The scene: the African city of Ati has fallen. After the remains of the Chadian Army withdrew from the immediate area, Azearian State Fighters entered the city, raising their flags over Government buildings and declaring the area an Azearian stronghold. SOTF Chad withdrew from the city last year which in turn prompted new attacks against the Chadian forces. Confirmation of the late former President, who was brutally murdered in the streets of Chad, had allied himself with AS has only undermined any International Relations with Chad.

Currently the Kanem Brotherhood is holding the position of interim government in N’Djamena, and they have also declared their allegiance with AS. The stability of Chad and central Africa has reached breaking point. AS and allied KOA forces have begun distribution of arms across the country and, more and more local militia and tribal groups have either allied with or officially joined AS meaning tensions are high and the area is highly volatile.

A small advisory training team comprised of International Special Forces from the US, UK Europe remains in N’Djamena and are continuing to work with the small number of Chadian Uniformed Police at the order of the UK government to help quell some of the unrest in the area but with the Azearian State, Knights of Azear and Kanem Brotherhood now focusing all their attention on N’Djamena, SOTF Chad has been diverted to reinforce the International Special Forces stationed in the city.

On the weekend of 13th-14th August 2016 I was invited by Stirling Airsoft to attend their latest operation, Operation Crucible at Caerwent FIBUA village in Monmouthshire, Wales to experience all three of the main factions within their themed games – ISAF, Civilian Population and my own team Chad Police. Let’s first talk a little bit about Stirling and what they do: Stirling Airsoft are one of the UK’s leading Airsoft events companies who bring together their varied backgrounds (including ex SF instructors) to bring Airsofters highly immersive large scale, scenario based 24 hour Airsoft events that challenge the participant both mentally and physically.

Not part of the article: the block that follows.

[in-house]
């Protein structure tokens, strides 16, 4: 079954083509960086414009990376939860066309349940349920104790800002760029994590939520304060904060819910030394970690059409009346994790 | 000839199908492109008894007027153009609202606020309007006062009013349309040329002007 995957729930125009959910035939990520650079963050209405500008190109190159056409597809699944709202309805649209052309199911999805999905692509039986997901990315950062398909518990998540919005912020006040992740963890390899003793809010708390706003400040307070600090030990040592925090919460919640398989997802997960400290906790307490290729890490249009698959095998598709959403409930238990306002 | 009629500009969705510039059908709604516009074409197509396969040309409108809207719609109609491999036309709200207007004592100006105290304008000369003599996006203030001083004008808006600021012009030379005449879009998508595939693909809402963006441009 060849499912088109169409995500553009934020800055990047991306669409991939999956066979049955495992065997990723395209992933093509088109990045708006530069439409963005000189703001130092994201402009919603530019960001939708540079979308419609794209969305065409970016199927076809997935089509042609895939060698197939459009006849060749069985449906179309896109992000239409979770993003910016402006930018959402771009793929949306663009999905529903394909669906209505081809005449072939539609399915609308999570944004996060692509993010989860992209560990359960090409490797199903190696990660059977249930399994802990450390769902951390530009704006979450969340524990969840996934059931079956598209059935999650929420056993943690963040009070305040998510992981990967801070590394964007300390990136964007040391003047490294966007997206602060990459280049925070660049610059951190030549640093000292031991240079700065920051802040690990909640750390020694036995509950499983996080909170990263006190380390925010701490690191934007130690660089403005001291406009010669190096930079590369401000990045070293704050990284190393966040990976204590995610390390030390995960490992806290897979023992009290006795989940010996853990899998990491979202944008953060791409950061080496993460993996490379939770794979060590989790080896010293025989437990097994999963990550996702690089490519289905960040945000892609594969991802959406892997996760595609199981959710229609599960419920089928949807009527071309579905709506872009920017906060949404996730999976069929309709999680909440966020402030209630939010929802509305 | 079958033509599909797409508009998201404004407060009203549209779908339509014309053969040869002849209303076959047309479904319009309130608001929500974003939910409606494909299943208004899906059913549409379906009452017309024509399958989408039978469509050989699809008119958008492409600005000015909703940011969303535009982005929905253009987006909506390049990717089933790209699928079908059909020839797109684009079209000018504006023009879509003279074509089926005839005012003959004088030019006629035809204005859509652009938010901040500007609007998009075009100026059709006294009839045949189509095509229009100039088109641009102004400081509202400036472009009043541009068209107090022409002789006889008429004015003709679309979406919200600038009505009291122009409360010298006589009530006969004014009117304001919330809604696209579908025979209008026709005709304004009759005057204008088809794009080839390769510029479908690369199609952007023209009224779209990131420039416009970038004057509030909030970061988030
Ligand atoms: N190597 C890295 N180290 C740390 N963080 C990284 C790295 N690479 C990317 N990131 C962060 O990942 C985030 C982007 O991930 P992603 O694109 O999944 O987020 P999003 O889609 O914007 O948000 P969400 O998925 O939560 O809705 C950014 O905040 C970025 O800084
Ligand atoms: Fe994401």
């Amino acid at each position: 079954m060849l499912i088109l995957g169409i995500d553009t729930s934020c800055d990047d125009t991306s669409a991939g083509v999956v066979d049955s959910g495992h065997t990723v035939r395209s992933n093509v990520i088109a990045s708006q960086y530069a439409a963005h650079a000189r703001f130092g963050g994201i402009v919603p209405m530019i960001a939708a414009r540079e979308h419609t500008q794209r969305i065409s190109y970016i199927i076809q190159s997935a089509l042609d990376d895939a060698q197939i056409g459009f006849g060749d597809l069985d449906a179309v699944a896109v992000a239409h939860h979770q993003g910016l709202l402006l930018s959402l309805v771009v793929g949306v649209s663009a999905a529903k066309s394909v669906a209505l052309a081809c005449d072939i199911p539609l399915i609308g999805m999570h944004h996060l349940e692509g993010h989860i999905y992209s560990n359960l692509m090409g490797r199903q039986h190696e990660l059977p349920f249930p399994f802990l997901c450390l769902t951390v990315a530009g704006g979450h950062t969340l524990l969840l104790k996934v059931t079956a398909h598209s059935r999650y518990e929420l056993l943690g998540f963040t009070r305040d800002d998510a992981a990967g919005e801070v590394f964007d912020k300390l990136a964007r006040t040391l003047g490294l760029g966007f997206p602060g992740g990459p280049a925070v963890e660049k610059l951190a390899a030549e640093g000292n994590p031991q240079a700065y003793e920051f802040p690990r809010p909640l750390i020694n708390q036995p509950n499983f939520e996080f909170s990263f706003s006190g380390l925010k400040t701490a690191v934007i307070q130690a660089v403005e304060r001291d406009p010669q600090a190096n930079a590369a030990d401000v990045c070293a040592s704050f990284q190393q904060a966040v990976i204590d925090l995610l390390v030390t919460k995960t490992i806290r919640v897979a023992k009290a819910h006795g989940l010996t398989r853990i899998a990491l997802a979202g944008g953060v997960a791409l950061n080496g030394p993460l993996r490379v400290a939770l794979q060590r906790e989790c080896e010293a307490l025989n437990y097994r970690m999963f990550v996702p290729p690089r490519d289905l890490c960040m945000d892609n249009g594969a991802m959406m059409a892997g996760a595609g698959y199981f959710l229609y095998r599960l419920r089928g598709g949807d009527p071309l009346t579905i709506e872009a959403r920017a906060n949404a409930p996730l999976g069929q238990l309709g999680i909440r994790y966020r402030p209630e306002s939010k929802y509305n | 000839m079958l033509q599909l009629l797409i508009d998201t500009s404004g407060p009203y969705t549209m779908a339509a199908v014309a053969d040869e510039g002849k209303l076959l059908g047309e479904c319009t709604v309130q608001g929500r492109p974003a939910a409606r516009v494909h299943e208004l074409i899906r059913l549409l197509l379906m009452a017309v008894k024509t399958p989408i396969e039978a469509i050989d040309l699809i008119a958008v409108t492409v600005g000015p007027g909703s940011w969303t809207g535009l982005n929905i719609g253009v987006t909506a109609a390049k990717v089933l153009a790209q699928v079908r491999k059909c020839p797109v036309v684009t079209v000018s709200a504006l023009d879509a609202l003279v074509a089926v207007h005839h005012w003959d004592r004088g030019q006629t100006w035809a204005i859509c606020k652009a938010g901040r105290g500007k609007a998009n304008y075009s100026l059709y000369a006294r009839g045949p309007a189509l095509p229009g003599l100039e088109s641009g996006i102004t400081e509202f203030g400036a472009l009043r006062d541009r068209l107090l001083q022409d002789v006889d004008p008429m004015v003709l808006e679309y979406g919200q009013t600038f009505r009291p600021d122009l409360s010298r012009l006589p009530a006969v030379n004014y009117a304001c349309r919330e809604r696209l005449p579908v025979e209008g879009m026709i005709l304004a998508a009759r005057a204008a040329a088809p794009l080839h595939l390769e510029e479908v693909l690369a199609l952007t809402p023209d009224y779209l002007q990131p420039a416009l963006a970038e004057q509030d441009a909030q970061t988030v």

The site they picked for Op Crucible is a site that is rapidly becoming one of my favourite sites for MilSim Ops! MOD Caerwent is a large military site which was formerly used as a Royal Navy Propellant factory that was dedicated to the manufacturing of explosives and storage of ammunition from 1939 to 1993. Since its closure in 1993 it is used for a variety of activities from Airsoft to Field exercises and even car rallies. The site has an overall gated area of 7 miles that encompasses over 400 buildings and bunker structures but also the training areas own railway system. The terrain is varied and ranges from open grassy areas to berms, hills, wooded areas, a fully-fledged road system and of course the hundreds of buildings on site – because of its diverse landscape it opens the options for different playing styles from close quarters combat to long range engagements and sniping opportunities. The site is around a 2 and a half hour drive from my home in the Midlands and unlike other MOD sites such as Sennybridge FIBUA it is super easy to find – being just off the A48!

After we arrived we signed in at the gates – booking at Stirling is extremely easy and is done via the booking page on their website and with prices at £85 per person for the event it is one of the more affordable MilSim style ops, especially with the option to pay a £45 deposit and the rest on arrival.

As soon as we signed in we set up our FOB in one of the munitions storage buildings set deep within 3 hills, had some food and some well needed rest before the start of the weekend. Stirling Ops last for 24 hours none stop, no safe zones and no breaks so any rest you can get before the event is a plus!